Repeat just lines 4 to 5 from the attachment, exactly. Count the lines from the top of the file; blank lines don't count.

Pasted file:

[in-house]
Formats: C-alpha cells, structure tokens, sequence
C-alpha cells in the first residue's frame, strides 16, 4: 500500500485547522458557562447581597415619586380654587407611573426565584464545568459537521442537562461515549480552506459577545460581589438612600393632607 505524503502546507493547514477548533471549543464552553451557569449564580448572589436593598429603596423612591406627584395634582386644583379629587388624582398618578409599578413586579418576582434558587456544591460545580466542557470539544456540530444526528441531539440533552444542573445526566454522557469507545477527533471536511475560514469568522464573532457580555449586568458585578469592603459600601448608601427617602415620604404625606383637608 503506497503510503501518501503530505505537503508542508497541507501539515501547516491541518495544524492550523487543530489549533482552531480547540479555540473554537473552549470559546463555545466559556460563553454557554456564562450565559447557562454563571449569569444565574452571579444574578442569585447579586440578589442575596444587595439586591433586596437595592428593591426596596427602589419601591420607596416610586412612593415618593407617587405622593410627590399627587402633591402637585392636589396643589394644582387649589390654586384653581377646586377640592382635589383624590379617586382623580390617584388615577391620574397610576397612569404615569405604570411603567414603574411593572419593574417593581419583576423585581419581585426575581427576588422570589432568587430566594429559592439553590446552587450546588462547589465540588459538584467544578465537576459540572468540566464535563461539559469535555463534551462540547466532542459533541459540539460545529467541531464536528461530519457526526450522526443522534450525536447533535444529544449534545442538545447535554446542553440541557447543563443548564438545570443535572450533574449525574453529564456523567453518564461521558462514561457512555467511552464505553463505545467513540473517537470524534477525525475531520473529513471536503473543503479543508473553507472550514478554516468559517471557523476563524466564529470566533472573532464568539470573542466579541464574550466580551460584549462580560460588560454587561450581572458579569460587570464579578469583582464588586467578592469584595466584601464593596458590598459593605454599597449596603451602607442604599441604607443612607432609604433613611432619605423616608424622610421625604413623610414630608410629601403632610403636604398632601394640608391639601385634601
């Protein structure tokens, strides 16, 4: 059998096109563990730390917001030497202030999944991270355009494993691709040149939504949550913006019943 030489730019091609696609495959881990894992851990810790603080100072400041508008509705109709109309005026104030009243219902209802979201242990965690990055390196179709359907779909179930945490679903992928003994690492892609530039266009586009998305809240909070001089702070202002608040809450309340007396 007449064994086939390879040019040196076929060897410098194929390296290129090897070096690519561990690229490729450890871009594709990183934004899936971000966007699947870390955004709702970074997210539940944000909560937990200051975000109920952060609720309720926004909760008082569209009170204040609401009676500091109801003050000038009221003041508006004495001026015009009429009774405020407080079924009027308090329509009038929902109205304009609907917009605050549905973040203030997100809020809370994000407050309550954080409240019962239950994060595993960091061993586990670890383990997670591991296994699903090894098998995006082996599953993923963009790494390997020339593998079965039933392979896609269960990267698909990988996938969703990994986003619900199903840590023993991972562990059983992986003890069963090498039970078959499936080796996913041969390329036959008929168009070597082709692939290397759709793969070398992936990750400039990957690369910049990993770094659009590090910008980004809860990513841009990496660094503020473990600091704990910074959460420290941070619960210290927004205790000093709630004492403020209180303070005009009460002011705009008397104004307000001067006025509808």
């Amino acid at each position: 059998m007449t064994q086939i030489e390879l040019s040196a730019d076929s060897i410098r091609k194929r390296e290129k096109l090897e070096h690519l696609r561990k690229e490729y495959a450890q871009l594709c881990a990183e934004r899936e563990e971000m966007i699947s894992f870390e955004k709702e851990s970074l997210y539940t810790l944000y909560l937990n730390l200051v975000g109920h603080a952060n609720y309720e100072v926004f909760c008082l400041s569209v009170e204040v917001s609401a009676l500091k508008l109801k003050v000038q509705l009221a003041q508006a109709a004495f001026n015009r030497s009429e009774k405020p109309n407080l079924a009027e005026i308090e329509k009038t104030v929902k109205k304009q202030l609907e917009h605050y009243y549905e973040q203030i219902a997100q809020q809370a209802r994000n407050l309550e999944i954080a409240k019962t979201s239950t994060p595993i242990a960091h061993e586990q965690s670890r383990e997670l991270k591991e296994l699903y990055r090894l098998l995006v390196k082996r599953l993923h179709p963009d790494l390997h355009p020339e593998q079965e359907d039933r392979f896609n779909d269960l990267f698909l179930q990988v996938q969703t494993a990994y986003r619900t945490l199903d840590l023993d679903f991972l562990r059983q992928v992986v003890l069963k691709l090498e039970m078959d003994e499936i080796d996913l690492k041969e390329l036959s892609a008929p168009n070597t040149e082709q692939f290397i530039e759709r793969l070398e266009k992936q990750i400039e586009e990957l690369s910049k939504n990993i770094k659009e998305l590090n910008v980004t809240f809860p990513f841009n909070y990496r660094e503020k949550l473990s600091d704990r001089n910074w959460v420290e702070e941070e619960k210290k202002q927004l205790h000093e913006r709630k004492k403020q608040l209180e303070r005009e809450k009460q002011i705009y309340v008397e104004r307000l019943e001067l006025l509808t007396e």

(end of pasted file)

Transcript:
């Protein structure tokens, strides 16, 4: 059998096109563990730390917001030497202030999944991270355009494993691709040149939504949550913006019943 030489730019091609696609495959881990894992851990810790603080100072400041508008509705109709109309005026104030009243219902209802979201242990965690990055390196179709359907779909179930945490679903992928003994690492892609530039266009586009998305809240909070001089702070202002608040809450309340007396 007449064994086939390879040019040196076929060897410098194929390296290129090897070096690519561990690229490729450890871009594709990183934004899936971000966007699947870390955004709702970074997210539940944000909560937990200051975000109920952060609720309720926004909760008082569209009170204040609401009676500091109801003050000038009221003041508006004495001026015009009429009774405020407080079924009027308090329509009038929902109205304009609907917009605050549905973040203030997100809020809370994000407050309550954080409240019962239950994060595993960091061993586990670890383990997670591991296994699903090894098998995006082996599953993923963009790494390997020339593998079965039933392979896609269960990267698909990988996938969703990994986003619900199903840590023993991972562990059983992986003890069963090498039970078959499936080796996913041969390329036959008929168009070597082709692939290397759709793969070398992936990750400039990957690369910049990993770094659009590090910008980004809860990513841009990496660094503020473990600091704990910074959460420290941070619960210290927004205790000093709630004492403020209180303070005009009460002011705009008397104004307000001067006025509808």
């Amino acid at each position: 059998m007449t064994q086939i030489e390879l040019s040196a730019d076929s060897i410098r091609k194929r390296e290129k096109l090897e070096h690519l696609r561990k690229e490729y495959a450890q871009l594709c881990a990183e934004r899936e563990e971000m966007i699947s894992f870390e955004k709702e851990s970074l997210y539940t810790l944000y909560l937990n730390l200051v975000g109920h603080a952060n609720y309720e100072v926004f909760c008082l400041s569209v009170e204040v917001s609401a009676l500091k508008l109801k003050v000038q509705l009221a003041q508006a109709a004495f001026n015009r030497s009429e009774k405020p109309n407080l079924a009027e005026i308090e329509k009038t104030v929902k109205k304009q202030l609907e917009h605050y009243y549905e973040q203030i219902a997100q809020q809370a209802r994000n407050l309550e999944i954080a409240k019962t979201s239950t994060p595993i242990a960091h061993e586990q965690s670890r383990e997670l991270k591991e296994l699903y990055r090894l098998l995006v390196k082996r599953l993923h179709p963009d790494l390997h355009p020339e593998q079965e359907d039933r392979f896609n779909d269960l990267f698909l179930q990988v996938q969703t494993a990994y986003r619900t945490l199903d840590l023993d679903f991972l562990r059983q992928v992986v003890l069963k691709l090498e039970m078959d003994e499936i080796d996913l690492k041969e390329l036959s892609a008929p168009n070597t040149e082709q692939f290397i530039e759709r793969l070398e266009k992936q990750i400039e586009e990957l690369s910049k939504n990993i770094k659009e998305l590090n910008v980004t809240f809860p990513f841009n909070y990496r660094e503020k949550l473990s600091d704990r001089n910074w959460v420290e702070e941070e619960k210290k202002q927004l205790h000093e913006r709630k004492k403020q608040l209180e303070r005009e809450k009460q002011i705009y309340v008397e104004r307000l019943e001067l006025l509808t007396e």